Mr. Speaker, the snow crab fishery in the Gulf of St. Lawrence has emerged as one of the real success stories in the Atlantic fishery.
This year it will generate more than $275 million in economic benefits in a few short weeks. Success presents a tough policy challenge for the minister of fisheries, who has to set the rules for managing this resource. He must ensure that (a) the snow crab stock is not overfished; (b) the number allowed to fish this resource can make a reasonable return; and (c) the economic benefits from this common property resource are shared equitably.
Determining how many fishermen can participate in the snow crab fishery and what the size of their individual quotas should be has proven to be among the thorniest aspects of reconciling these policy objectives. This year the minister has adopted a novel and ingenious approach for dealing with this difficult problem. He has allocated a portion of the total allowable catch of snow crab to a number of fishermen's associations and has challenged them to find a way to fish their allocation safely and responsibly and to share the benefits fairly among those who do not have regular snow crab licences.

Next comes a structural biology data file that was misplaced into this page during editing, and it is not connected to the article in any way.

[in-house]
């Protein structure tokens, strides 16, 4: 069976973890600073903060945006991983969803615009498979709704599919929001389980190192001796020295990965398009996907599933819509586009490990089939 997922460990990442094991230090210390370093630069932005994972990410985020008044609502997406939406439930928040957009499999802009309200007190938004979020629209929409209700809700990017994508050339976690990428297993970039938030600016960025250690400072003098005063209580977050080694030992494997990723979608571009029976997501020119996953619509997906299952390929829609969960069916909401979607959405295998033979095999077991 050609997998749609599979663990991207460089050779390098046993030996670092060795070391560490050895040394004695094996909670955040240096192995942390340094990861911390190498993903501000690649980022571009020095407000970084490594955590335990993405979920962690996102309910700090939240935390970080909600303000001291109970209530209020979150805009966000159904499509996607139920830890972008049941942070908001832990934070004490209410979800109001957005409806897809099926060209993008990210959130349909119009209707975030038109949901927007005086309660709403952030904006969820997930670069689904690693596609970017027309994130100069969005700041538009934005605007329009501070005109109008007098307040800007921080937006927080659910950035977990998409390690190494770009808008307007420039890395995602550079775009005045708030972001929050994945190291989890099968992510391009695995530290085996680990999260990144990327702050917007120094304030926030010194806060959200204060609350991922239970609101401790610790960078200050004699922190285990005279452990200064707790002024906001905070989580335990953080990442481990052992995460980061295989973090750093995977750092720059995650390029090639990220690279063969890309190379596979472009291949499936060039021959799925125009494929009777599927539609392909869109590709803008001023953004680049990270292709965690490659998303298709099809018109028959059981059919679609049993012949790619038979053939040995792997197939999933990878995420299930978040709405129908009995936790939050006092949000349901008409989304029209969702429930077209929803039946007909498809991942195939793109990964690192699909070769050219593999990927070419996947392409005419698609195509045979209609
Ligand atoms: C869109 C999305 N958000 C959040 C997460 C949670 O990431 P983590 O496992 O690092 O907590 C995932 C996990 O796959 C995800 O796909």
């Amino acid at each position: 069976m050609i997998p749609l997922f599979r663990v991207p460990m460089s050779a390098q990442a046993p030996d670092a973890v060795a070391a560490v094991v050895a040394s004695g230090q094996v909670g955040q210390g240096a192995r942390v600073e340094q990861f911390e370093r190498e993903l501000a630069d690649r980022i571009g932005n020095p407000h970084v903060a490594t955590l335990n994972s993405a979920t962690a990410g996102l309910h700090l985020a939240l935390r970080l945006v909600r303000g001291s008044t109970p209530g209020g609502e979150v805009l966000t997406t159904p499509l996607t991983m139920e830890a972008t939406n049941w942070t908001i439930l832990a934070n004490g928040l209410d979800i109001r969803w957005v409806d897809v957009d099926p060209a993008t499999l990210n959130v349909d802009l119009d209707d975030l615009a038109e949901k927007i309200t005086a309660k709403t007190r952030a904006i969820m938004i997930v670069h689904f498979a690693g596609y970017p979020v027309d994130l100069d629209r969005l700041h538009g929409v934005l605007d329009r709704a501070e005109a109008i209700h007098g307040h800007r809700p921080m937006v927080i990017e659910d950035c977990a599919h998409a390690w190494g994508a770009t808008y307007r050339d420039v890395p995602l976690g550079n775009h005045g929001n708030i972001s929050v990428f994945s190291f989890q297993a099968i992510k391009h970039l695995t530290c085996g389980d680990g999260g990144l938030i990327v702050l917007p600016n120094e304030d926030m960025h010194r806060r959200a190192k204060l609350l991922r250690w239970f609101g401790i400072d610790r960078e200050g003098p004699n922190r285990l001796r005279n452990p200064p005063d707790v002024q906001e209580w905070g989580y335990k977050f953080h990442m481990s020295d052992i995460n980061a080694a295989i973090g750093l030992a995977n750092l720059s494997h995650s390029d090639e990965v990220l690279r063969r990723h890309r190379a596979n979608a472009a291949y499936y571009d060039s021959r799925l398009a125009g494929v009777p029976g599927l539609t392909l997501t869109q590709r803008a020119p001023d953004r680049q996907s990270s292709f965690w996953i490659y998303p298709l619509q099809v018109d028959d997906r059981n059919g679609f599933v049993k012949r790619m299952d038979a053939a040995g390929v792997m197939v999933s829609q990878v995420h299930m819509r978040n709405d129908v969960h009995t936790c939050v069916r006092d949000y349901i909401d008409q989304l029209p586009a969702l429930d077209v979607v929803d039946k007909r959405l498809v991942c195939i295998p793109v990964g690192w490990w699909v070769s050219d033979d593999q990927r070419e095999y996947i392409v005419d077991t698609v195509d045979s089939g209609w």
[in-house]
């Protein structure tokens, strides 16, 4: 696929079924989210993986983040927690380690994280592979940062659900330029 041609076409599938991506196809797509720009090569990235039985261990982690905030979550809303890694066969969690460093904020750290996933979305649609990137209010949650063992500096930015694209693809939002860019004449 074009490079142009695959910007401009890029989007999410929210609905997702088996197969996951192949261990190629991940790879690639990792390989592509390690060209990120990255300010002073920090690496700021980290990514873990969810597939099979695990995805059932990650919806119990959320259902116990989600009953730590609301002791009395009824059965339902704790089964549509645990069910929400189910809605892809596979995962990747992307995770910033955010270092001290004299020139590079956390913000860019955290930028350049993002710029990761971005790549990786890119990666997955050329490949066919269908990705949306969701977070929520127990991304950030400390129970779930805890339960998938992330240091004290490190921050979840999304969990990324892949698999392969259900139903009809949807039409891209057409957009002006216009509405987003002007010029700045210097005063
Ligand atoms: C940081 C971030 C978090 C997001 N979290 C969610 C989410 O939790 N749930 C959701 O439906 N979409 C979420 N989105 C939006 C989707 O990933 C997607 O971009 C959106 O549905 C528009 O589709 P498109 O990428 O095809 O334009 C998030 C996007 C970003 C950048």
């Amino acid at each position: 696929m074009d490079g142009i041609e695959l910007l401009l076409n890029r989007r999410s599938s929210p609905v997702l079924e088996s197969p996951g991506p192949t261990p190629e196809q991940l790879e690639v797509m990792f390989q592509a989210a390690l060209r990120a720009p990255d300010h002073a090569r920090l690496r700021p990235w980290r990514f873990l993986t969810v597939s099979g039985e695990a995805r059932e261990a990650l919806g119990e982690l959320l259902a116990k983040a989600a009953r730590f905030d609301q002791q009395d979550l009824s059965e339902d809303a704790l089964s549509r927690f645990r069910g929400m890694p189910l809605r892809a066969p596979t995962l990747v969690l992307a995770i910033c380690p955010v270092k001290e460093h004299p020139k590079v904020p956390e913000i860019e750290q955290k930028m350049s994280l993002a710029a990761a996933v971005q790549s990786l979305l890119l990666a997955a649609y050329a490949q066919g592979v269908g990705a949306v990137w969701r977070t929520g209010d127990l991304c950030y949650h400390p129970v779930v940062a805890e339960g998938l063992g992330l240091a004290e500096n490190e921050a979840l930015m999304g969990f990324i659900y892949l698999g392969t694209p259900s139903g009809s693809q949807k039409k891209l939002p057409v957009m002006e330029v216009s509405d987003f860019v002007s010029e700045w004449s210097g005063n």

The fishermen are rising to the challenge. They have formed companies and worked out harvesting and processing strategies to share the benefits of this temporary allocation.